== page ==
If N is the total number of documents in a given corpus, then the IDF of a given word in the corpus is:

    \[idf_w = log \frac{N}{df_w}\]

Notice that tf is calculated for a given word in a given document, IDF is calculated for a given word over all the documents.

Once we have the tf and idf, we can calculate the tf \times idf score for each word to determine the weight of a word in the given document.

The score tf_w \times idf_{w,d} assigns each word w a weight in document. Here are some insights about it.

  • tf_w \times idf_{w,d} is highest when w occurs many times within a small number of documents. This means that the word is significant, and can help establish relevance within the small number of documents.
  • tf_w \times idf_{w,d} is lower when the word occurs fewer times in a document, or occurs in many documents. If a word occurs infrequently, it might not be of significance. Similarly if a word occurs in a very large number of documents, it probably will not help in discriminating between the document.
  • tf_w \times idf_{w,d} is lowest when the term occurs in virtually all documents. This covers words like a, an the, when etc. which span a large number of documents and have no contribution towards the semantic composition of the document.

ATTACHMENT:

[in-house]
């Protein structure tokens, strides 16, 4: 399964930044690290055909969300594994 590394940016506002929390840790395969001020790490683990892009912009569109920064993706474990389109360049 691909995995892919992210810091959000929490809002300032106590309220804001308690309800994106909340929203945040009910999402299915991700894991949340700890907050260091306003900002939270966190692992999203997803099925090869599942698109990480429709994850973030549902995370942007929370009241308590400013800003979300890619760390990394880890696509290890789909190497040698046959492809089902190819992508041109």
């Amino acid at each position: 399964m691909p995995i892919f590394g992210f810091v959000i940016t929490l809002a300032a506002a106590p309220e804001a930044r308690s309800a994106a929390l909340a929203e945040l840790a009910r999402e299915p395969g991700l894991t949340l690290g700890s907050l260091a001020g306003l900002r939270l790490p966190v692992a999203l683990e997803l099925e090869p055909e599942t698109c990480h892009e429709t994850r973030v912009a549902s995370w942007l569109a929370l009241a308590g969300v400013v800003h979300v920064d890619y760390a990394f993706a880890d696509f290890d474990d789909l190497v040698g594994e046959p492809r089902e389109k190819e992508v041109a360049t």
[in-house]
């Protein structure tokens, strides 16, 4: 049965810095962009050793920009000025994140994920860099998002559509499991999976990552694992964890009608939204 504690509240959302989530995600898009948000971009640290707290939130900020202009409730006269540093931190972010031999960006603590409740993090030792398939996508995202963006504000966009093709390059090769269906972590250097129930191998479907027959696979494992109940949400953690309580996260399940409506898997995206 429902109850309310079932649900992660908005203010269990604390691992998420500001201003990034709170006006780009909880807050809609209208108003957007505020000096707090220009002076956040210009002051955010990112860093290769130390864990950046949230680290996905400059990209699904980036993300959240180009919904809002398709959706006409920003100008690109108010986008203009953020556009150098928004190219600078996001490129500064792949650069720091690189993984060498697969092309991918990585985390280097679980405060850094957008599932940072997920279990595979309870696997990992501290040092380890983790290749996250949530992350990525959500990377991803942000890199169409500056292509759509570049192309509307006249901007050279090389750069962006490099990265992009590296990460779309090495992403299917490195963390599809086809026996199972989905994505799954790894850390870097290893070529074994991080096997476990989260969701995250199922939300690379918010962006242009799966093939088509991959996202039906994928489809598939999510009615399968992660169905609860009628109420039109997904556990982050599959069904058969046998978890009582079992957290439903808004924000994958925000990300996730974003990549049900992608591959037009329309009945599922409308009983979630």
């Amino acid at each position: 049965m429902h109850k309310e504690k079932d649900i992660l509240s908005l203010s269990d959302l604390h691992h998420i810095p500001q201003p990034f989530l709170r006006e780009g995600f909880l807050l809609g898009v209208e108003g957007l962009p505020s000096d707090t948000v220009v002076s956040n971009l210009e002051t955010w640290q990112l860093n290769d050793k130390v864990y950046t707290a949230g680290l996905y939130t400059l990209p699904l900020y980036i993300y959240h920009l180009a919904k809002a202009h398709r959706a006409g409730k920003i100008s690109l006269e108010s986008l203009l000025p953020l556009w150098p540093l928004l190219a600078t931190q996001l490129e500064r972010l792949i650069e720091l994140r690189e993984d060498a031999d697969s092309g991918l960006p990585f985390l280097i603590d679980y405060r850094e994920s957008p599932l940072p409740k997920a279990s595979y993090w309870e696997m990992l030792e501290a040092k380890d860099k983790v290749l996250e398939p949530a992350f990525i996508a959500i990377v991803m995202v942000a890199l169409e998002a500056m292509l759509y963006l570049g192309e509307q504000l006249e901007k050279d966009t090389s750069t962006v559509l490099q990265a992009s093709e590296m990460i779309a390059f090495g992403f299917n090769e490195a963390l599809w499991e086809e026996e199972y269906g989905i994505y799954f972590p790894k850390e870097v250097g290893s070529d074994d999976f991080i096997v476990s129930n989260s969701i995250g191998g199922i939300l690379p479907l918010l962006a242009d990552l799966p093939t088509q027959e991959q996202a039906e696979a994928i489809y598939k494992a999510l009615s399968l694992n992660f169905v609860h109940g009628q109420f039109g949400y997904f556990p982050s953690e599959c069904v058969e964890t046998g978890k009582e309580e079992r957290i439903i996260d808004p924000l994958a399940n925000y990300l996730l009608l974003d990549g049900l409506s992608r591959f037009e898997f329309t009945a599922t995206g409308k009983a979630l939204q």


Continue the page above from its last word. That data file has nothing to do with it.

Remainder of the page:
FROM TF*IDF TO DOCUMENT SIMILARITY

Document vectors are created by computing the relative weights of each word in the document. One way to accomplish this is by computing the tf \times idf values of each of the words in the document. When we compute the tf \times idf of each of the words in a document, we end up with documents with a list of features (words) with their values (weights). In a sense, this represents the document vector. The representation of documents as vectors in a common vector space is known as a vector space model, and is the basis of a large number of information retrieval tasks.

A standard way of computing the document similarity is to compute the cosine similarity of the vector representations of the documents. If d_1 and d_2 are two documents, and V(d_1) and V(d_2) are the vector representations of them respectively, then the similarity of d_1 and d_2 can be measured as the cosine of the angle between V(d_1) and V(d_2)